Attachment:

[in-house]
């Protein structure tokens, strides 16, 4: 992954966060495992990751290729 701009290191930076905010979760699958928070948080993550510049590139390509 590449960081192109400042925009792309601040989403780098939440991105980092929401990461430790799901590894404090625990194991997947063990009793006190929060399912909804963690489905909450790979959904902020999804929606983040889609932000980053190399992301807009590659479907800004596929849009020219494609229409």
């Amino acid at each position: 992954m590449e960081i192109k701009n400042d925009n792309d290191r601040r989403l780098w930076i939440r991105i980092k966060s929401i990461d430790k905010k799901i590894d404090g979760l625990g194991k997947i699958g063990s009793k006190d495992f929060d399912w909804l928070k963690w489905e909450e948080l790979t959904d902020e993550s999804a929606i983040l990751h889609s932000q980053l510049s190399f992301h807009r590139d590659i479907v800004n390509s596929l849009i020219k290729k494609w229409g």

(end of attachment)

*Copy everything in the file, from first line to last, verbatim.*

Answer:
[in-house]
């Protein structure tokens, strides 16, 4: 992954966060495992990751290729 701009290191930076905010979760699958928070948080993550510049590139390509 590449960081192109400042925009792309601040989403780098939440991105980092929401990461430790799901590894404090625990194991997947063990009793006190929060399912909804963690489905909450790979959904902020999804929606983040889609932000980053190399992301807009590659479907800004596929849009020219494609229409």
């Amino acid at each position: 992954m590449e960081i192109k701009n400042d925009n792309d290191r601040r989403l780098w930076i939440r991105i980092k966060s929401i990461d430790k905010k799901i590894d404090g979760l625990g194991k997947i699958g063990s009793k006190d495992f929060d399912w909804l928070k963690w489905e909450e948080l790979t959904d902020e993550s999804a929606i983040l990751h889609s932000q980053l510049s190399f992301h807009r590139d590659i479907v800004n390509s596929l849009i020219k290729k494609w229409g």